During that year, we planned on getting married in Dubai, going to Dubai was my idea but it didn’t happen because I was scammed about a £1,000 by some rogue travel agency in Nigeria. We decided it’s best we bring her here and by June 2018 we accomplished that, we got married at the ikorodu registry and our reception followed at Presken hotel in Ikeja.
Before she came to Nigeria, we made plans together starting from when I met her to keep all documents intact for future use. All the gift we exchanged with each other, all the birthday presents and twining gadget we shared all the receipts we’re kept, not forgetting the DHL receipts and all of that, we kept them all. I could remember one night before coming down to Nigeria she told me she wanted a joint account, so I arranged for all of that before coming to Nigeria, we have a joint pounds, euro and dollar account and we saved some money in them.
We weren’t affected by the minimum threshold, we earn much more than that combine together, so we started working towards having all the other document needed, that took a lot of time and efforts too, you don’t get to gather all this document in one month, it takes several months to have them all. But in the end, we were able to have them all.
On her return back to the UK, she found out that something wasn’t just right with her job anymore, she told me she isn’t happy with her job. Repeatedly, she was bullied by her employer’s little son so we had to resign. The little boy felt sorry for bullying her but it was too late, we quitted and left for Guernsey where she worked with this racist businessman.
We knew we wanted to be together so we’re always having that in mind with everything we’ve done. When she signed her employment contract in Guernsey, it was stated in it that she could have her husband with her on request, so after some couple of months, I made her try, and the outcome was a demand for resignation. She told the businessman I was a Nigerian and right immediately he demanded her resignation.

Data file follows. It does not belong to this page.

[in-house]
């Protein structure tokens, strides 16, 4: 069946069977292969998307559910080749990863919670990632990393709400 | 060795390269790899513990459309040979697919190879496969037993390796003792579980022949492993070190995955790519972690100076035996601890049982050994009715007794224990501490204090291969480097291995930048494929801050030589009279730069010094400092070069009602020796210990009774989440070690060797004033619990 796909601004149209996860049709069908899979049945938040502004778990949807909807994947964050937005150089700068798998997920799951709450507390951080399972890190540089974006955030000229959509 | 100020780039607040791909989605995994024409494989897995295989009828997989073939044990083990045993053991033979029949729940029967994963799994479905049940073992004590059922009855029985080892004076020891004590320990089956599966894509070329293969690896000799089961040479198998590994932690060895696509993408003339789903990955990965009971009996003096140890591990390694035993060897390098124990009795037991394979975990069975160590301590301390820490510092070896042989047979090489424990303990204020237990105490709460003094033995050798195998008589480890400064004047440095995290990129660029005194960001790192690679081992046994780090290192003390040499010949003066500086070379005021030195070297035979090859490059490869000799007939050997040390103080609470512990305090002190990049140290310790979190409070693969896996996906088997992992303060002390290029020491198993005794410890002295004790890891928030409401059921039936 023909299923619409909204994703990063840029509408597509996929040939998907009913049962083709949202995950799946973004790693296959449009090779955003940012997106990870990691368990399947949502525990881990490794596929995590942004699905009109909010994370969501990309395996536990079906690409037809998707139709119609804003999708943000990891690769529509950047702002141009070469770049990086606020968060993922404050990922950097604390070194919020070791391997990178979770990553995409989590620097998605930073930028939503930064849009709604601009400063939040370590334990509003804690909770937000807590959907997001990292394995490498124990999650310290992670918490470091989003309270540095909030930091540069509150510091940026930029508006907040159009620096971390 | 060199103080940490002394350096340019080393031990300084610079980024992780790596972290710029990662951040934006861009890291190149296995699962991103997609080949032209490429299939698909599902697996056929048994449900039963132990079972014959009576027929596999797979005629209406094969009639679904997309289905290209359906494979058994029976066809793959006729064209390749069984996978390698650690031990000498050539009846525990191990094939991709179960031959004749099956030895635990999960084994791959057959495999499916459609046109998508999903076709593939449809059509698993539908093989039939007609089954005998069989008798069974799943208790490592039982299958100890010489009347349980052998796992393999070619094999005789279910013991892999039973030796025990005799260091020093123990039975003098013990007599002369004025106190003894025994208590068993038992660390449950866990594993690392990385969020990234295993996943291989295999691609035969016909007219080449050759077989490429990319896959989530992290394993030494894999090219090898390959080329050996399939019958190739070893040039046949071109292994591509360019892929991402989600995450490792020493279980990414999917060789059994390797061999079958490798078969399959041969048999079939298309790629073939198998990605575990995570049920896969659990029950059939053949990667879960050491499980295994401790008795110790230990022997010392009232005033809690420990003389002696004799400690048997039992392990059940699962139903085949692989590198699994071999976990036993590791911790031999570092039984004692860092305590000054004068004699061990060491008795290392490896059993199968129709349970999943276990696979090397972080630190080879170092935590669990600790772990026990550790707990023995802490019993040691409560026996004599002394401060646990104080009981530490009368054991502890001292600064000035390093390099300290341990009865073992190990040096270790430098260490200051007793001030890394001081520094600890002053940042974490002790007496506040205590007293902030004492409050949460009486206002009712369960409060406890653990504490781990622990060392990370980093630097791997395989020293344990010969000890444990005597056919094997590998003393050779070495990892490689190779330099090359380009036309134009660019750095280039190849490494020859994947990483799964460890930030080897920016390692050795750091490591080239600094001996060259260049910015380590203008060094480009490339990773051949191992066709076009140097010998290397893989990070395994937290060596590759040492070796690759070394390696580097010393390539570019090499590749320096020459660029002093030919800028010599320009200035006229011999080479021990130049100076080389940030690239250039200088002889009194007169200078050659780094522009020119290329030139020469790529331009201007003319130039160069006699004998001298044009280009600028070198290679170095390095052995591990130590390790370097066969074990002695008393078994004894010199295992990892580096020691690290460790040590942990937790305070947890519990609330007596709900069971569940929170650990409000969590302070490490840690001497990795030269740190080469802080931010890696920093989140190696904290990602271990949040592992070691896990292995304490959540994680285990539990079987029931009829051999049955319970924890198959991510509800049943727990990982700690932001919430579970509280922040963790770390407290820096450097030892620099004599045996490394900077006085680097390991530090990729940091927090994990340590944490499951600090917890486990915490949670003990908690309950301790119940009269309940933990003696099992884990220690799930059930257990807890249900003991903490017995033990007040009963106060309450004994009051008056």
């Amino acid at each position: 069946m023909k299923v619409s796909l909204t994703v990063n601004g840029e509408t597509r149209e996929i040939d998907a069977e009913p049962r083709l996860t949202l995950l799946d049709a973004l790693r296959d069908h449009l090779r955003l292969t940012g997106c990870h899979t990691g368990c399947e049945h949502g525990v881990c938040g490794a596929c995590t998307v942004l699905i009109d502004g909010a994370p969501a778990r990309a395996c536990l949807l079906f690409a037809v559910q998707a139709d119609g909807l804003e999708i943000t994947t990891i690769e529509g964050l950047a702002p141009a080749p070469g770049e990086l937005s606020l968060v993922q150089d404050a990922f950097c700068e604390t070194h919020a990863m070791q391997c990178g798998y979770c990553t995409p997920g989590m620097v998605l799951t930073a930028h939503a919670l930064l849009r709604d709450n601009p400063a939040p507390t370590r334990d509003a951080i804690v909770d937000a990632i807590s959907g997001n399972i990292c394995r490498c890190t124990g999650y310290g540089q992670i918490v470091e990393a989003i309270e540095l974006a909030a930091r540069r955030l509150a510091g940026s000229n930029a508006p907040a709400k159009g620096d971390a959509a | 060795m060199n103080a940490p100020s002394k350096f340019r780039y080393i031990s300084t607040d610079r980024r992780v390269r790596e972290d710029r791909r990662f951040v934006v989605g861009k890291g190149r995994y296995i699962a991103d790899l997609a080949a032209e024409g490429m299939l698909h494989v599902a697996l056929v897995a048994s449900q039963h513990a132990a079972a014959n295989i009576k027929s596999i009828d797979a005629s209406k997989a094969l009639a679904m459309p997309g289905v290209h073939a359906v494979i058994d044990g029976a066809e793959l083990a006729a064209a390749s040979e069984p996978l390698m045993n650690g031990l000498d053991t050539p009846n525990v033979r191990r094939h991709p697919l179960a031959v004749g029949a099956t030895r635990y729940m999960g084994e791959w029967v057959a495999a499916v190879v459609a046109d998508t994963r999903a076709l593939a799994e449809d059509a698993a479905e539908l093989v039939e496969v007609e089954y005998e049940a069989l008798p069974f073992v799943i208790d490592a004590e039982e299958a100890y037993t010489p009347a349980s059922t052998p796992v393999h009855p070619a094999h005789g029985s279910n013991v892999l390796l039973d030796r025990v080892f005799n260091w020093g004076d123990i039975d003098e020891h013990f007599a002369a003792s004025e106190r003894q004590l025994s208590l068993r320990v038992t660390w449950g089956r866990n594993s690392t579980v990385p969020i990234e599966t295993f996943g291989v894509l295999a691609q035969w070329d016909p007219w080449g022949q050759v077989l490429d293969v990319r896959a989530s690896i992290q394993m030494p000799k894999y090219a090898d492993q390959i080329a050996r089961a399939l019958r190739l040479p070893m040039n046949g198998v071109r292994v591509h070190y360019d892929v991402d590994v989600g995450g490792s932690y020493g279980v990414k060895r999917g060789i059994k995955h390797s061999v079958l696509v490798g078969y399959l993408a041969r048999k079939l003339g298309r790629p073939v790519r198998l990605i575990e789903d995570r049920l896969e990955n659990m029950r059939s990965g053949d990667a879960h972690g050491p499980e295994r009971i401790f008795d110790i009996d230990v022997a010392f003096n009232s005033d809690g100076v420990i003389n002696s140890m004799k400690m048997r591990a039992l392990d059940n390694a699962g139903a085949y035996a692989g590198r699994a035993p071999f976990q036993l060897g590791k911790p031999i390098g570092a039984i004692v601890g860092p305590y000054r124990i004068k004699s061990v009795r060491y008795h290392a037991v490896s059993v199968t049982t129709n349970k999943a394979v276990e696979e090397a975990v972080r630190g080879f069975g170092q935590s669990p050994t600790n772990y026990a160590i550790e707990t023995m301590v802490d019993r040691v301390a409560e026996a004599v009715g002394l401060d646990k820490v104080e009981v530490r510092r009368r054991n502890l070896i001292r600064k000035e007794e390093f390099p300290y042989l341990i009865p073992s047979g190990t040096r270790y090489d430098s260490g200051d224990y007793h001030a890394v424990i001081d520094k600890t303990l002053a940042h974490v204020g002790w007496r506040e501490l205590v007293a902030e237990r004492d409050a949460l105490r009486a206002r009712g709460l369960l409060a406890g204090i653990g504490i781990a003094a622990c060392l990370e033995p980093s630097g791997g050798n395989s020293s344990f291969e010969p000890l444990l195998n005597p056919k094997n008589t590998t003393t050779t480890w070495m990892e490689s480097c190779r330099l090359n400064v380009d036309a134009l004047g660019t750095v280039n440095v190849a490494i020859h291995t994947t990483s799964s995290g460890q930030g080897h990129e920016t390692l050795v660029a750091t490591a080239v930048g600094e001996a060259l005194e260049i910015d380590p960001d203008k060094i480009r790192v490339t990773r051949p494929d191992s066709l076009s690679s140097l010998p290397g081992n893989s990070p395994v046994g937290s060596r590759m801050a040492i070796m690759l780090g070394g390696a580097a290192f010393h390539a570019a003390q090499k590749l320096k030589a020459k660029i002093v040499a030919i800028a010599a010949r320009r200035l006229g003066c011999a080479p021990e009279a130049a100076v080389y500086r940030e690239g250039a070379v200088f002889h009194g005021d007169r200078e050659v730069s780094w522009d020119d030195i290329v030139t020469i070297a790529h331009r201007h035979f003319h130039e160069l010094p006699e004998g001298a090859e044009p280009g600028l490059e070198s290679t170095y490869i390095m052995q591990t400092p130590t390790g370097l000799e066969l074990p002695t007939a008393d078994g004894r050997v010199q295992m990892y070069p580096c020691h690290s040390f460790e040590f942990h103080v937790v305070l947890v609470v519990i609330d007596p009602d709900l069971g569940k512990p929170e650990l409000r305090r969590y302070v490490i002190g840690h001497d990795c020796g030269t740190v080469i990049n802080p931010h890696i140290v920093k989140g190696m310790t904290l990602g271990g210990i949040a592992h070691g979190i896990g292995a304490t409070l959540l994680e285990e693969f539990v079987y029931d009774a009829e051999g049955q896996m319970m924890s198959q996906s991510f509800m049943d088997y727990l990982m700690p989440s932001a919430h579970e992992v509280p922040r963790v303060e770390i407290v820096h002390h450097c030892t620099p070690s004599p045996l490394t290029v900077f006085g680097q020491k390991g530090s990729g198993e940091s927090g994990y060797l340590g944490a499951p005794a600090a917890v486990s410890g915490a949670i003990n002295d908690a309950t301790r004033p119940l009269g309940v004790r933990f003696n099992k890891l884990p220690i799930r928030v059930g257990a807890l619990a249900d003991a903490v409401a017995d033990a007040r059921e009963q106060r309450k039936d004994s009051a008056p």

We resigned and flew back to Oxford, It took us one month to find the right job, but in the end I was the one who got her the job, staying in Nigeria didn’t stop me from speaking to different employment agencies and in the end we were rewarded with a befitting job, not just that. I was paid a jaw-dropping £250 for referring her for the job, don’t forget I achieved that living in Nigeria.
By the end of 2018, her British passport was already changed to my name by our lawyer in London, a month after that, we had a meeting with the same lawyer on what’s best for us because I wanted to come to the UK as a tourist at first but he advised against that, ”as a spouse of a British citizen, once you’re denied as a tourist, it’ll be hard for you to come to the UK on other visa categories” because lots of people engage in submitting false documentation and once that’s detected, you’ll be given a 10 years straight ban by the Home Office. So we heed to his advice and we went straight to the dependent visa.
To get the procedure completed, we paid $1,250 for the visa application, £1,000 for the NHS fee, £1,300 for consultancy from our lawyer, over £600 in arranging and sending document from Lagos to the UK and all of that.
In the end, the money invested in processing the application was over 230% much more expensive than my wedding and what we spent to bring my wife down to Nigeria.
Two months into my submissions, we had a joint interview, we were asked the same questions to see if there would be any discrepancies but we fought for our case and another two months on, nothing has been heard from the Home Office.
A couple of days ago I spoke to the couple I met at IOM office bad they explained the due date set by the Home Office was long overdue but they are still waiting. Nine months of waiting for them and 5 months of waiting for us we’re all still waiting to know what our fate is.